A tight academic job market, rising tuition rates and looming cuts in financial aid may have scared educational analysts and put fear in the hearts of many college officials, but it didn't deter many of this year's applicants to the Graduate School of Arts and Sciences (GSAS).
The percentage of students who accepted admission to the school rose slightly this year--going from 50 to 51 percent. The total enrollment will increase from 418 to 421.
University officials said they were particularly pleased by an unexpectedly large number of prospective humanities students.
A casual observer strolling through the Yard on the morning after housing assignments arrive would think the Quad the last place in Cambridge to have a housing shortage.
But after housing lotteries were conducted at North and Currier Houses last week, about 60 students were left without housing assignments for next year.
Although College officials are not yet sure what will be done with the students, they may be housed in "ec-doubles," the Jordan Cooperatives, or converted lounges and storage rooms.
The Harvard Campaign approached the $195 million mark last week and is expected to pass $200 million before the end of the month. If all goes as planned, Development Office officials said they will announce a new goal of $350 million around Commencement.
Members of an informal undergraduate group that has proposed a professional race relations counseling program for students said last week that John B. Fox '59, dean of the College, was "quite receptive" to the idea and has agreed to fund research on the program over the summer.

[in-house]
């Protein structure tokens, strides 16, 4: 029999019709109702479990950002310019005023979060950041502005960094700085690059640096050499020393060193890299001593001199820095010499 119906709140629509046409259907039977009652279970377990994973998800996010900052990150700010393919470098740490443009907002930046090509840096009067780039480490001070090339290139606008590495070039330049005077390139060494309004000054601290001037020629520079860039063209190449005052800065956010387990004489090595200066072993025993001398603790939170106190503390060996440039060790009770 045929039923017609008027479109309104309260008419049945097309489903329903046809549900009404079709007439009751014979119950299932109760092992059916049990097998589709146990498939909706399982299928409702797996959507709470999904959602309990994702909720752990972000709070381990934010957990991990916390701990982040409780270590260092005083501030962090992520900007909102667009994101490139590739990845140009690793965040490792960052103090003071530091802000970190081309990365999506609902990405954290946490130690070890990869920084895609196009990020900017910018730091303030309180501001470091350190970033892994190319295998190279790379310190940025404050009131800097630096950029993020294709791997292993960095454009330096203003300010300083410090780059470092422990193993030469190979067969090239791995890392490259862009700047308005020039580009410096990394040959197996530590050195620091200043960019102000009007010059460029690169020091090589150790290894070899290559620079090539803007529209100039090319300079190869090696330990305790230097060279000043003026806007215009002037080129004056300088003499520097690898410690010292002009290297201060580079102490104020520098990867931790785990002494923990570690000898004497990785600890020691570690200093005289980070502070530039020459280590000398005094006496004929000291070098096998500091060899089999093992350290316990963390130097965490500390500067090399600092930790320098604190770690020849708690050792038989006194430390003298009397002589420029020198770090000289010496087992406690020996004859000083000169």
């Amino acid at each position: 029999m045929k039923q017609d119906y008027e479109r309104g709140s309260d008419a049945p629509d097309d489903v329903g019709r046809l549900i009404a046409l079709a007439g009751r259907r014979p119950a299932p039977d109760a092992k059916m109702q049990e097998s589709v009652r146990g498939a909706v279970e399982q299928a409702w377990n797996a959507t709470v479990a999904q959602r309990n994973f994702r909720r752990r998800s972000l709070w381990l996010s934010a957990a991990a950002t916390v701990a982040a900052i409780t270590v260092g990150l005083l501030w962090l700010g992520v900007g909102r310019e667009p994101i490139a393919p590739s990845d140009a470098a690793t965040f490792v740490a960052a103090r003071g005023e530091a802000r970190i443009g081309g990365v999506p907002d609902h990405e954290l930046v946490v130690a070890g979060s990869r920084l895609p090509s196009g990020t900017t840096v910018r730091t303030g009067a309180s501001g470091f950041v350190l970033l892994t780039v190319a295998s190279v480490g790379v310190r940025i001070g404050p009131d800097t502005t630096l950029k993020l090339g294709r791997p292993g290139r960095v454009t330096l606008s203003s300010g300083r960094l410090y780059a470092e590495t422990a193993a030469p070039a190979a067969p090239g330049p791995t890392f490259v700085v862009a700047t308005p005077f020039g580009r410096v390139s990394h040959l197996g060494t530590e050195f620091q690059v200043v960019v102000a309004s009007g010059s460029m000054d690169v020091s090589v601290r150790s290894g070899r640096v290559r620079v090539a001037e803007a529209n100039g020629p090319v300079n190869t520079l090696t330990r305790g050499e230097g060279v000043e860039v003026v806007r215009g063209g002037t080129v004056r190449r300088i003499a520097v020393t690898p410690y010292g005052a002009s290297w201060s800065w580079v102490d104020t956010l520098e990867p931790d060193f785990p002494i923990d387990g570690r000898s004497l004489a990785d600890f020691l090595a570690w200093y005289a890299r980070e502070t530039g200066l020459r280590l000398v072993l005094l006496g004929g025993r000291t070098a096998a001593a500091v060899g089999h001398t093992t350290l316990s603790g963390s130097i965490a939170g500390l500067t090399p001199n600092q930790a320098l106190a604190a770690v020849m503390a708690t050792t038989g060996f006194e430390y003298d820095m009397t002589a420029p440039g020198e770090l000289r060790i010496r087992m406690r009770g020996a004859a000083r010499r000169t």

About 150 people set aside reading period assignments and braved the rain last Monday night to rally in favor of a freeze on U.S. and Soviet nuclear arms production at a spirited demonstration at the Science Center.
The Harvard demonstration, sponsored by a coalition of nine campus groups, was one of several regional protests, including a Mothers Day rally on the Boston Common which drew about 2000 people.
A plan to provide House masters and senior tutors with immediate access to undergraduate academic records through a series of House-based video terminals has sparked concern among administrators that students' privacy could be violated.
The terminals, which the College plans to install this summer, would link the Houses with the registrar's office, allowing masters and senior tutors to retrieve academic transcripts and other information about students in their Houses.
The Faculty Council last week decided not to disavow a Harvard official's public suggestion that society discourage homosexuality and refused to investigate the official and the research center he directs.
The Council turned down a formal request from the Gay Students Association (GSA) that it criticize Edward I. Pattullo, director of the Center for Behavioral Sciences. "Mr. Pattullo's right of free speech is paramount in this matter," the council said in a prepared statement.
Last Friday Pattullo sent a letter to GSA member Michael G. Colantuono '83 stating that he had "misread" a story by Colantuono as "an invitation to open discussion of a difficult and delicate issue."
History and Literature and Social Studies may once have been refuges for students who fled monstrous departments like Government. History and English. But students who entered the "elite" departments this year had better have another reason for their choice. Ninety students chose to major in Social Studies this year and 91 selected History and Literature. The other most popular majors--Economics, Biology and Government--boasted 156, 113 and 90 students respectively.
The News in Review page appears every other week during May.